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Cellnet, Dicker cut from Kyocera distie list

Cellnet, Dicker cut from Kyocera distie list

Printer vendor drops two distributors under new national rationalisation channel plan

Printer vendor, Kyocera, has dumped Cellnet and Dicker Data from its distributors list as it seeks to rationalise its national wholesale model.

Kyocera managing director, David Finn, said the splits were amicable.

"We simply wanted to rationalise our distribution and work with partners which wanted to go in the same direction," he said.

The printer vendor is currently handled nationally by industry giant, Ingram Micro, and Dynamic Supplies. It also maintains distributors on a state-by-state basis, including J Mills in South Australia and Alloys International in Victoria.

Dicker Data sales manager, Chris Price, said the change would have little effect on the NSW-based distributor's business.

"We only have a certain amount of room in the warehouse and when a $200 printer product takes up the same space as a $6000 server, it's an easy thing to work out," he said. "Kyocera product was taking up about 10 per cent of warehouse space but contributing less than .05 per cent of revenue. The numbers just didn't add up for us."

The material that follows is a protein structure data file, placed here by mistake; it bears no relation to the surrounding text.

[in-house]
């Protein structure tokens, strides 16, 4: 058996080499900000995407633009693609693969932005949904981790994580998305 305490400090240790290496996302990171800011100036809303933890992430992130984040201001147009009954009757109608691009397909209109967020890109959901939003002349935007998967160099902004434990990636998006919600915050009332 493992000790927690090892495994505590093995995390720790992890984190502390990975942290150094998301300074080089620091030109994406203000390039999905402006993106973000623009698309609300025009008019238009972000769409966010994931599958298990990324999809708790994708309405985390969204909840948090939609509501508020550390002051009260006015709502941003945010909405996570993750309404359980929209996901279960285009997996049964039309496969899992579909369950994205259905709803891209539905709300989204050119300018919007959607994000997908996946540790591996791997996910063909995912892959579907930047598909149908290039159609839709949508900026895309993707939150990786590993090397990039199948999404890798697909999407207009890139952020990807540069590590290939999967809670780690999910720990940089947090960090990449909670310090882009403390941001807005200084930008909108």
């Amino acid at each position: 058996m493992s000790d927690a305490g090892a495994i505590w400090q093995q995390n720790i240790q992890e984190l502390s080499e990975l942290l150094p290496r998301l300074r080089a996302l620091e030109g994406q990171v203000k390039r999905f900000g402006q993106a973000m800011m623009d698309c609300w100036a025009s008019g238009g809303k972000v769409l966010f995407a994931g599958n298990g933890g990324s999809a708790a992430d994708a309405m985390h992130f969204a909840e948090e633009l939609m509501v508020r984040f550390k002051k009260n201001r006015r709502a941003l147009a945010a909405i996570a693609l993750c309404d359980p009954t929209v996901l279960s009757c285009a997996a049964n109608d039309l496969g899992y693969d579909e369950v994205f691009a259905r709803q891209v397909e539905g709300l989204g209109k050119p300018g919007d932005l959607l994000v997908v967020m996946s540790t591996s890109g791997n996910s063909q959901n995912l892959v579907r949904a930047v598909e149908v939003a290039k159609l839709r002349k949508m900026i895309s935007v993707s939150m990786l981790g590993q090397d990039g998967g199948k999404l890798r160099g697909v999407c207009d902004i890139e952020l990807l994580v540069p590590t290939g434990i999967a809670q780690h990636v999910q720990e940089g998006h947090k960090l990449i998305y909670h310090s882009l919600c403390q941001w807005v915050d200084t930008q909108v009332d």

Dicker took on the full range of Kyocera product in February last year. Price claimed it soon became apparent it wouldn't be able to do the numbers Kyocera was looking for.

"We have a lot of SMB focused resellers and Kyocera doesn't have a line-up that really targets SMBs," he said.

Equally nonplussed about being dumped was Cellnet general sales manager, Martin Bicknell.

"From our point of view, we always have to look at rationalising vendors where it makes sense," he said. "This was a mutual decision between us and Kyocera. We had to look at the vendor's performance and our product mix going forward. We already have so many printer vendors on-board anyway."

Finn said Kyocera wouldn't seek to replace either Cellnet or Dicker directly. Instead, it planned to explore vertical market opportunities.

"When I say we're looking at vertical markets, I could mean somebody who builds whiteboxes," he said. "There are whitebox manufacturers who need printers but they don't want to recommend an HP printer."

For more on this story, check out the May 2 edition of ARN.


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